MINDS Community Mental Health Worker Program
One of the main problems in scaling up mental healthcare services and reducing the treatment gap is the shortage of skilled human resources.1,2,3,4,5 Naturally, the limited number of mental health care providers must be used as effectively as possible. CMHWs, as members of the community themselves, are able to leverage their social networks to facilitate the exchange of information, are more aware of cultural norms within their community and are able to reach out to vulnerable populations of their community.8 By utilizing CMHWs to detect at-risk individuals and provide basic Mental Health First Aid (MHFA), MINDS is able to improve access to and social impact of an already established referral system.
MHFA includes responding to people experiencing symptoms of mental disorders, referring them to the appropriate professionals within the MINDS system, and supporting the person and his or her family. Overall the program does two things: 1) it introduces more mental healthcare providers to the field, thereby expanding human resources; and 2) it allows for a more effective use of limited human resources through task sharing.1,2
The Role of Mobile Technology
In the field of mobile health, there is evidence suggesting that mobile technology can be effective in a range of delivery settings.3,4,5 Community health workers, dispatched with phones with SMS abilities, have been able to relay information on treatment adherence, appointment reminders and physician queries.6,7 The universal nature of mobile phone coverage and their straightforward functionality has led to expanded research plans based on their integration into global health.8 MINDS is piloting a stepped-care model with an innovative mobile health component, designed to optimize utilization of specialist care for the most at-risk in the community, while improving access to basic services through the CMHW Program.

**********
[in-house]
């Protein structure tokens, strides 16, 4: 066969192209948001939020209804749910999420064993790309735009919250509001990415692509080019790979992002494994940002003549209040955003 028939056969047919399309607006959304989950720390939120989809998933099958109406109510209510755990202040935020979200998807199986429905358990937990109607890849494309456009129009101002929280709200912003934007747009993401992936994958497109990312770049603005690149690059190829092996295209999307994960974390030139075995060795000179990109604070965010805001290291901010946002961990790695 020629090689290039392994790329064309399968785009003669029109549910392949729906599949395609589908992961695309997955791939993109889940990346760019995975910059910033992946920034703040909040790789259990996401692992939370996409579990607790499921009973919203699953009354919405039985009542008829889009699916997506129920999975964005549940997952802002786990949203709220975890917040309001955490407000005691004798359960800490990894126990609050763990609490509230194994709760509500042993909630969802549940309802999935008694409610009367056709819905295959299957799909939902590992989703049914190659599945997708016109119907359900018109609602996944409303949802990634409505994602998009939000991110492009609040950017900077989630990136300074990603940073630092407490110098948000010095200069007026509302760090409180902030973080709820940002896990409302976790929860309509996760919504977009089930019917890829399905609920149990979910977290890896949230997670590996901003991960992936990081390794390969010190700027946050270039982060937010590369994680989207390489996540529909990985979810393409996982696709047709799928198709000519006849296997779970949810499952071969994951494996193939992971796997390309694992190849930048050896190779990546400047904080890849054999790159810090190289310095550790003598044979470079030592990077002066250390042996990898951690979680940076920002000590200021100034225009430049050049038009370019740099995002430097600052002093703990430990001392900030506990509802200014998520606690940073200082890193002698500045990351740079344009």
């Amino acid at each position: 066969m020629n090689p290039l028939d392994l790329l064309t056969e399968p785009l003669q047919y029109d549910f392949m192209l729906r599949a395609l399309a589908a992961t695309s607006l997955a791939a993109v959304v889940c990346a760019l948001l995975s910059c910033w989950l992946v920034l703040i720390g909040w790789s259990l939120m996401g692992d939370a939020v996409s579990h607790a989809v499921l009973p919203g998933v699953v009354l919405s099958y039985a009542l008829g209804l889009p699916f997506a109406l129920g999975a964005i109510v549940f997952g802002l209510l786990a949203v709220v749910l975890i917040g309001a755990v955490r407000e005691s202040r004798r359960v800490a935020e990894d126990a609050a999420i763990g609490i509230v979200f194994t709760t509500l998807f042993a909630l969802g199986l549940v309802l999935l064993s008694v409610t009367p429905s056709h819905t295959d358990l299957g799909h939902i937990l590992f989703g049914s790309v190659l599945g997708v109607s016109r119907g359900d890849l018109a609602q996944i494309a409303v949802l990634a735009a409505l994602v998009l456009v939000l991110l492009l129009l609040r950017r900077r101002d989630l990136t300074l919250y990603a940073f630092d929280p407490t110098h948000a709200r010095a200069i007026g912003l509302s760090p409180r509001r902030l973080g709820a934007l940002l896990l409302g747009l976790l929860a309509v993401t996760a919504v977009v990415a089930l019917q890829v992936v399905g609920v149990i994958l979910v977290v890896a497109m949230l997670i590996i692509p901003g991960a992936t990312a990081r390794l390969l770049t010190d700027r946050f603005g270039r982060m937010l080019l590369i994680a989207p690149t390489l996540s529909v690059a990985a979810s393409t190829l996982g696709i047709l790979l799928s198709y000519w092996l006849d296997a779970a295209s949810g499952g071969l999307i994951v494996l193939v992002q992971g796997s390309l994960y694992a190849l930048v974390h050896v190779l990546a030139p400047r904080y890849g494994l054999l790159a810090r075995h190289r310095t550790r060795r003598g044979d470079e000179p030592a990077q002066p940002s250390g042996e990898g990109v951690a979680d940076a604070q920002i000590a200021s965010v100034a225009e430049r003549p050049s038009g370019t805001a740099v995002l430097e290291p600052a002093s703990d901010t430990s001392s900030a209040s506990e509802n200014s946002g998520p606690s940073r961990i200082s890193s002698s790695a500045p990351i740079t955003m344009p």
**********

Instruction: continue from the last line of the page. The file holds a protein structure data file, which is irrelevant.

CMHWs will be equipped with cellphones installed with SMS data collecting software. The CMHWs will use this software to screen the population for people exhibiting risk factors for mental illness. This information will be transferred automatically to a remote server and integrated into a digital map that will place flags indicating where the at-risk are located. Using this map, MINDS social workers and psychiatry team will be able to visit the homes of the at-risk persons, confirm the presence of symptoms, and provide them with the necessary care.
This technology allows CMHWs to quickly screen large populations, and the social workers and psychiatry team to respond swiftly to those most at-risk, establishing an efficient triage system. We envision that in the future, the SMS software will be harnessed to allow CMHWs and other providers to directly communicate, collect data, and follow-up with patients directly from their own phones.
This innovation capitalizes on the expansion of cellphone usage in LMICs like India. The widespread coverage of mobile phones allows us to overcome entry barriers to healthcare and reach more remote populations. Additionally it allows for quicker and cheaper remote screening and monitoring. There are also obvious benefits to research, as routine data is generated which may provide insight into the measurement of the mental healthcare delivery gap and cultural, socio-economic and geographical variations in treatment seeking behavior, etc.